Grand Island


"Precisely," Mary said. "And I have known my share of Yale boys, I can tell you."

"I'm sure you have," Bill said. "Let's see, Washington Heights, I know I've been to a couple of bars there with a friend of mine. Nick O'Connor, his name was, from 181st Street if I recall correctly, and we used to go to a wonderful place on the corner of --"

"Stop!" Mary had one hand to her face and was sniffling. "Beg your pardon, Bill, but I hate to think of home now that I'll never be going back there."

"Heavens, I'm sorry, Mary."

"Thank you." But the damage was done, and Mary began pouring her heart out. "This will be my first Christmas away from home, and I have always loved Christmas in the city so very much. If there was one time of year I wouldn't be anywhere else on earth, that was it! Ice skating in Central Park, all the lovely trees in the stores, and all the girls at school so cheerful for that one time a year at least. The gingerbread cookies at the bakery..." Mary's voice trailed away and she sobbed for a moment while Bill looked on silently. He held out his hands for her to take, but she didn't. "I've known for nearly a year now that my life as I knew it is over for good, but I had hoped so very much for one last Christmas. I mean, what's two more weeks? But the nasty looks and the horrible comments from people who used to be my was all too much. Besides, my parents found a husband for me, and he wants me to arrive before Christmas. Grand Island, Nebraska. I guess I'll arrive just in time."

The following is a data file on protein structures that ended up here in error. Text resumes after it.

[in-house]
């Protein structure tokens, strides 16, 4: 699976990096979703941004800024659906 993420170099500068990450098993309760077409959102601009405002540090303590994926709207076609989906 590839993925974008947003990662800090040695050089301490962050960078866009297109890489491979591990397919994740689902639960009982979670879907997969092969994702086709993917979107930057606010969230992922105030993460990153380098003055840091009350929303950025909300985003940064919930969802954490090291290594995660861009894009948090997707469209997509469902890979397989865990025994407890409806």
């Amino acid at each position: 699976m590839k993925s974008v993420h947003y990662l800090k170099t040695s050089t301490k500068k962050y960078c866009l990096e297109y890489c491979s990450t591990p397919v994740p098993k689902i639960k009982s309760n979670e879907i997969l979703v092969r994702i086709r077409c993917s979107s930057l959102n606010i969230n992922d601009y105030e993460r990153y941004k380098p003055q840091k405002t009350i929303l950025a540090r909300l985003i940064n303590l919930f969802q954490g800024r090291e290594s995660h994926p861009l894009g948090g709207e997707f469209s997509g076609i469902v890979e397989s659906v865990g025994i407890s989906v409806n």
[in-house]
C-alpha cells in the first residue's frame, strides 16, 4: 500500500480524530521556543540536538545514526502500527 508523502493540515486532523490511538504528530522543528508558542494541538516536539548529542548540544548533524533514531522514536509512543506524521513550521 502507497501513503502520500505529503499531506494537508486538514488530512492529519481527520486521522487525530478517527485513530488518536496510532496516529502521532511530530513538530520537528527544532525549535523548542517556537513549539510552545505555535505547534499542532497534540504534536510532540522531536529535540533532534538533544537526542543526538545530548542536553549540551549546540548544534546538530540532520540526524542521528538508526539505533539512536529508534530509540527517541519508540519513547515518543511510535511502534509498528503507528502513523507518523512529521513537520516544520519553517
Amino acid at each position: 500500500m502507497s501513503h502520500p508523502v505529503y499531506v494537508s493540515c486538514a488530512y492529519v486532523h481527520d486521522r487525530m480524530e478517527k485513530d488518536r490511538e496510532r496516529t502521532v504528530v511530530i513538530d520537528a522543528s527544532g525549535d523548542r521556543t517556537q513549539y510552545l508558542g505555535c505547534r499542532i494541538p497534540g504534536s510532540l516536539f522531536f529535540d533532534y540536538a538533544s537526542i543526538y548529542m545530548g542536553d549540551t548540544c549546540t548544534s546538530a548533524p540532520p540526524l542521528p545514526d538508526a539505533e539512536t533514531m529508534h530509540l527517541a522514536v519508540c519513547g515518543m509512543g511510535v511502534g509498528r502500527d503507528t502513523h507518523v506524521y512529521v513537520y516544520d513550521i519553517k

"Good heavens, a mail-order bride?" Bill asked. "I didn't know they did that anymore."

"People can be remarkably loyal to a tried and true way to get rid of a sullied daughter," Mary said. "Since I had my baby in September -- and yes, that means it was around Christmastime last year that I got myself in trouble -- I have learned my family was sending photographs and biographies of me to newspapers all over the West, and combing through the responses for the one they liked the best. They never asked me, of course, but then what was I but a slut anyhow?! I'm told he's a lovely young man, wealthy and responsible and attractive."

"You're told? You mean they haven't even shown you a picture of the man?"

"Oh, they gave me one." Mary held her book open over the table and an envelope slid out and plopped down just beside her soup bowl. "But I haven't opened it yet. As long as I don't know what the man looks like, there's still that sliver of a chance that it all won't happen in the end, and I can make believe I've got some other destiny than marrying a sugar farmer."

The waiter arrived at that moment with two mugs of hot apple cider, Bill having ordered one for Mary over her objections, and then asked to take their dinner orders. "I'll have the roast beef, quite rare please, and Mary? What do you want for dinner?"

"I've had my soup, thanks," she said, lifting the spoon halfheartedly out of the now cold broth.

"Nonsense, a healthy young woman doesn't live on soup alone. What else would you like?"

"It is all I can afford if my money is to last me to Nebraska."

"This dinner is on me, and I won't take no for an answer," Bill declared. "Now what would you like to eat besides the soup?"